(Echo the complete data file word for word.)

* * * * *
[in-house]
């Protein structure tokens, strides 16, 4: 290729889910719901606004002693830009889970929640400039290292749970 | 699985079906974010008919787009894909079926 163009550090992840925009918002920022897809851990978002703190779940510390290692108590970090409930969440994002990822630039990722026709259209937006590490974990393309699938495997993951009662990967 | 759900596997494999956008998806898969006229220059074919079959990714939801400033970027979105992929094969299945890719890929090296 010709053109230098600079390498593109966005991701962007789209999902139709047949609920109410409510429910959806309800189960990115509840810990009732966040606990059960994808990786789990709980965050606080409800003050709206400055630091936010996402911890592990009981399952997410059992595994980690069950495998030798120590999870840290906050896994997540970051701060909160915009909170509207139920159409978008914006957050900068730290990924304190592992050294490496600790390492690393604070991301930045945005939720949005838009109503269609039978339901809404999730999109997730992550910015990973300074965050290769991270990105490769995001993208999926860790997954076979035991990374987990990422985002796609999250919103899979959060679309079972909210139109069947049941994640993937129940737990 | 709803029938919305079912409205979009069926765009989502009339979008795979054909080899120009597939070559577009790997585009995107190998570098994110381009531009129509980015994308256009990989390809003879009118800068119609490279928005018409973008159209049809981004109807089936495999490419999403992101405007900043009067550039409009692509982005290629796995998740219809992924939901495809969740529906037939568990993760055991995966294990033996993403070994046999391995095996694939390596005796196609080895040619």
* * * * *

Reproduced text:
[in-house]
């Protein structure tokens, strides 16, 4: 290729889910719901606004002693830009889970929640400039290292749970 | 699985079906974010008919787009894909079926 163009550090992840925009918002920022897809851990978002703190779940510390290692108590970090409930969440994002990822630039990722026709259209937006590490974990393309699938495997993951009662990967 | 759900596997494999956008998806898969006229220059074919079959990714939801400033970027979105992929094969299945890719890929090296 010709053109230098600079390498593109966005991701962007789209999902139709047949609920109410409510429910959806309800189960990115509840810990009732966040606990059960994808990786789990709980965050606080409800003050709206400055630091936010996402911890592990009981399952997410059992595994980690069950495998030798120590999870840290906050896994997540970051701060909160915009909170509207139920159409978008914006957050900068730290990924304190592992050294490496600790390492690393604070991301930045945005939720949005838009109503269609039978339901809404999730999109997730992550910015990973300074965050290769991270990105490769995001993208999926860790997954076979035991990374987990990422985002796609999250919103899979959060679309079972909210139109069947049941994640993937129940737990 | 709803029938919305079912409205979009069926765009989502009339979008795979054909080899120009597939070559577009790997585009995107190998570098994110381009531009129509980015994308256009990989390809003879009118800068119609490279928005018409973008159209049809981004109807089936495999490419999403992101405007900043009067550039409009692509982005290629796995998740219809992924939901495809969740529906037939568990993760055991995966294990033996993403070994046999391995095996694939390596005796196609080895040619």